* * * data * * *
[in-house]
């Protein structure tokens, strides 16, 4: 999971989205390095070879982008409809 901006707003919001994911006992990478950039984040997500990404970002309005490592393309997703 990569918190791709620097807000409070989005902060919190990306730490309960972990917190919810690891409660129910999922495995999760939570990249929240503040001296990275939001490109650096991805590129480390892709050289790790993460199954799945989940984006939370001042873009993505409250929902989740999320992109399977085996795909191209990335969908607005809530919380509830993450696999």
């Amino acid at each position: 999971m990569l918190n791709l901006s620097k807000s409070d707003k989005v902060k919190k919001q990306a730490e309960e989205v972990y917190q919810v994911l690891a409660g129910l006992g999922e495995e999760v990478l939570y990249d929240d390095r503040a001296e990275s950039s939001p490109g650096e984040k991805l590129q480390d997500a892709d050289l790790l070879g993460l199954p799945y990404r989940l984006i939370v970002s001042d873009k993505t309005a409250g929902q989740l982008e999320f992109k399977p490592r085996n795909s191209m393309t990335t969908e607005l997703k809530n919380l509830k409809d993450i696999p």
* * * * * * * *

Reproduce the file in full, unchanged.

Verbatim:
[in-house]
């Protein structure tokens, strides 16, 4: 999971989205390095070879982008409809 901006707003919001994911006992990478950039984040997500990404970002309005490592393309997703 990569918190791709620097807000409070989005902060919190990306730490309960972990917190919810690891409660129910999922495995999760939570990249929240503040001296990275939001490109650096991805590129480390892709050289790790993460199954799945989940984006939370001042873009993505409250929902989740999320992109399977085996795909191209990335969908607005809530919380509830993450696999």
């Amino acid at each position: 999971m990569l918190n791709l901006s620097k807000s409070d707003k989005v902060k919190k919001q990306a730490e309960e989205v972990y917190q919810v994911l690891a409660g129910l006992g999922e495995e999760v990478l939570y990249d929240d390095r503040a001296e990275s950039s939001p490109g650096e984040k991805l590129q480390d997500a892709d050289l790790l070879g993460l199954p799945y990404r989940l984006i939370v970002s001042d873009k993505t309005a409250g929902q989740l982008e999320f992109k399977p490592r085996n795909s191209m393309t990335t969908e607005l997703k809530n919380l509830k409809d993450i696999p």